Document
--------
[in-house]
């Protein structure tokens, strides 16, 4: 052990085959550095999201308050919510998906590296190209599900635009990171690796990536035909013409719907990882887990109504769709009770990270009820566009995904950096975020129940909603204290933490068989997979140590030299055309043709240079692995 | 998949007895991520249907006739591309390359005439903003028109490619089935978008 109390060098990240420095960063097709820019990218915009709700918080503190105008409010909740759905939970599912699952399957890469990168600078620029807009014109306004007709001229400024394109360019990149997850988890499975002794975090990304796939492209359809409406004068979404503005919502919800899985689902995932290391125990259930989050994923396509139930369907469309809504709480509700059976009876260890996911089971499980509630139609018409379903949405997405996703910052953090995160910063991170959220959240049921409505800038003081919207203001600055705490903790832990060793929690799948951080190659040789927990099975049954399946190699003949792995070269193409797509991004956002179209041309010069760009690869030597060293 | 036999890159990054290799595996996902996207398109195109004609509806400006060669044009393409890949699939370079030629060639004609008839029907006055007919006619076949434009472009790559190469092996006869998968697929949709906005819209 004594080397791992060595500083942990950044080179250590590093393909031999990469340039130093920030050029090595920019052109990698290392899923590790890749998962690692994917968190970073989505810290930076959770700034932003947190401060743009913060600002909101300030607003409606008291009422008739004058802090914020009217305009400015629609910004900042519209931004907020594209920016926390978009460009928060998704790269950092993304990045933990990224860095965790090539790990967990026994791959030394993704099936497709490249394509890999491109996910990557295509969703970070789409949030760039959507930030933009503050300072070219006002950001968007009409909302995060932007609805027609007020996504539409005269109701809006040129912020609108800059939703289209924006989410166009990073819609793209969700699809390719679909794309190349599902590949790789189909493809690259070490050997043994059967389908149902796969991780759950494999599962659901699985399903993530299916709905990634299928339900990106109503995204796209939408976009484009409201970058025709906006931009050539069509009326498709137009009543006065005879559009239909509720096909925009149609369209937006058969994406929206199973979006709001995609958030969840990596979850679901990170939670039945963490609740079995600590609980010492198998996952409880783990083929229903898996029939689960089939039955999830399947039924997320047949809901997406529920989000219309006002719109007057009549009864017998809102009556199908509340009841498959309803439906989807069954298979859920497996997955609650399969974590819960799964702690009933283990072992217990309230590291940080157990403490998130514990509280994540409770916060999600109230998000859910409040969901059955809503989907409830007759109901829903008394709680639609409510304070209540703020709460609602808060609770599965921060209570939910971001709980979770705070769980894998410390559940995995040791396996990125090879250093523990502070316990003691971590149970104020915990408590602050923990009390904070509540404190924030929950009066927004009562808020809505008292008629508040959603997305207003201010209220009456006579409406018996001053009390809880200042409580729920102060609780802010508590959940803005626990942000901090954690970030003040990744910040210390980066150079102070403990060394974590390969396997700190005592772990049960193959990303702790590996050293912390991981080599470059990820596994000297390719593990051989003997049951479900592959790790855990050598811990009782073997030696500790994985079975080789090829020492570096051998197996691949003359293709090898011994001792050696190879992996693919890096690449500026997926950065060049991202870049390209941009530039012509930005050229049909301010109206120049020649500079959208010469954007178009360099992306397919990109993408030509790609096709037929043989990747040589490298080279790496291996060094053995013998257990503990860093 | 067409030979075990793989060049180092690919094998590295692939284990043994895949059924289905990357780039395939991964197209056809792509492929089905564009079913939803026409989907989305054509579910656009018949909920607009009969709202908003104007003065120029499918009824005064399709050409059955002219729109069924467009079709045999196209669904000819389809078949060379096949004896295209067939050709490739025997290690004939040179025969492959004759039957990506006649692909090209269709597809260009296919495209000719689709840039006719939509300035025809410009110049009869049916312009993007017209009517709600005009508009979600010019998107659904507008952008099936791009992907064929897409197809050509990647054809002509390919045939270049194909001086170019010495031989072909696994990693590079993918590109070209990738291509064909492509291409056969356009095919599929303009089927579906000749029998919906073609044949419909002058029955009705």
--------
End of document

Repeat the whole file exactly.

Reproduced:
[in-house]
């Protein structure tokens, strides 16, 4: 052990085959550095999201308050919510998906590296190209599900635009990171690796990536035909013409719907990882887990109504769709009770990270009820566009995904950096975020129940909603204290933490068989997979140590030299055309043709240079692995 | 998949007895991520249907006739591309390359005439903003028109490619089935978008 109390060098990240420095960063097709820019990218915009709700918080503190105008409010909740759905939970599912699952399957890469990168600078620029807009014109306004007709001229400024394109360019990149997850988890499975002794975090990304796939492209359809409406004068979404503005919502919800899985689902995932290391125990259930989050994923396509139930369907469309809504709480509700059976009876260890996911089971499980509630139609018409379903949405997405996703910052953090995160910063991170959220959240049921409505800038003081919207203001600055705490903790832990060793929690799948951080190659040789927990099975049954399946190699003949792995070269193409797509991004956002179209041309010069760009690869030597060293 | 036999890159990054290799595996996902996207398109195109004609509806400006060669044009393409890949699939370079030629060639004609008839029907006055007919006619076949434009472009790559190469092996006869998968697929949709906005819209 004594080397791992060595500083942990950044080179250590590093393909031999990469340039130093920030050029090595920019052109990698290392899923590790890749998962690692994917968190970073989505810290930076959770700034932003947190401060743009913060600002909101300030607003409606008291009422008739004058802090914020009217305009400015629609910004900042519209931004907020594209920016926390978009460009928060998704790269950092993304990045933990990224860095965790090539790990967990026994791959030394993704099936497709490249394509890999491109996910990557295509969703970070789409949030760039959507930030933009503050300072070219006002950001968007009409909302995060932007609805027609007020996504539409005269109701809006040129912020609108800059939703289209924006989410166009990073819609793209969700699809390719679909794309190349599902590949790789189909493809690259070490050997043994059967389908149902796969991780759950494999599962659901699985399903993530299916709905990634299928339900990106109503995204796209939408976009484009409201970058025709906006931009050539069509009326498709137009009543006065005879559009239909509720096909925009149609369209937006058969994406929206199973979006709001995609958030969840990596979850679901990170939670039945963490609740079995600590609980010492198998996952409880783990083929229903898996029939689960089939039955999830399947039924997320047949809901997406529920989000219309006002719109007057009549009864017998809102009556199908509340009841498959309803439906989807069954298979859920497996997955609650399969974590819960799964702690009933283990072992217990309230590291940080157990403490998130514990509280994540409770916060999600109230998000859910409040969901059955809503989907409830007759109901829903008394709680639609409510304070209540703020709460609602808060609770599965921060209570939910971001709980979770705070769980894998410390559940995995040791396996990125090879250093523990502070316990003691971590149970104020915990408590602050923990009390904070509540404190924030929950009066927004009562808020809505008292008629508040959603997305207003201010209220009456006579409406018996001053009390809880200042409580729920102060609780802010508590959940803005626990942000901090954690970030003040990744910040210390980066150079102070403990060394974590390969396997700190005592772990049960193959990303702790590996050293912390991981080599470059990820596994000297390719593990051989003997049951479900592959790790855990050598811990009782073997030696500790994985079975080789090829020492570096051998197996691949003359293709090898011994001792050696190879992996693919890096690449500026997926950065060049991202870049390209941009530039012509930005050229049909301010109206120049020649500079959208010469954007178009360099992306397919990109993408030509790609096709037929043989990747040589490298080279790496291996060094053995013998257990503990860093 | 067409030979075990793989060049180092690919094998590295692939284990043994895949059924289905990357780039395939991964197209056809792509492929089905564009079913939803026409989907989305054509579910656009018949909920607009009969709202908003104007003065120029499918009824005064399709050409059955002219729109069924467009079709045999196209669904000819389809078949060379096949004896295209067939050709490739025997290690004939040179025969492959004759039957990506006649692909090209269709597809260009296919495209000719689709840039006719939509300035025809410009110049009869049916312009993007017209009517709600005009508009979600010019998107659904507008952008099936791009992907064929897409197809050509990647054809002509390919045939270049194909001086170019010495031989072909696994990693590079993918590109070209990738291509064909492509291409056969356009095919599929303009089927579906000749029998919906073609044949419909002058029955009705």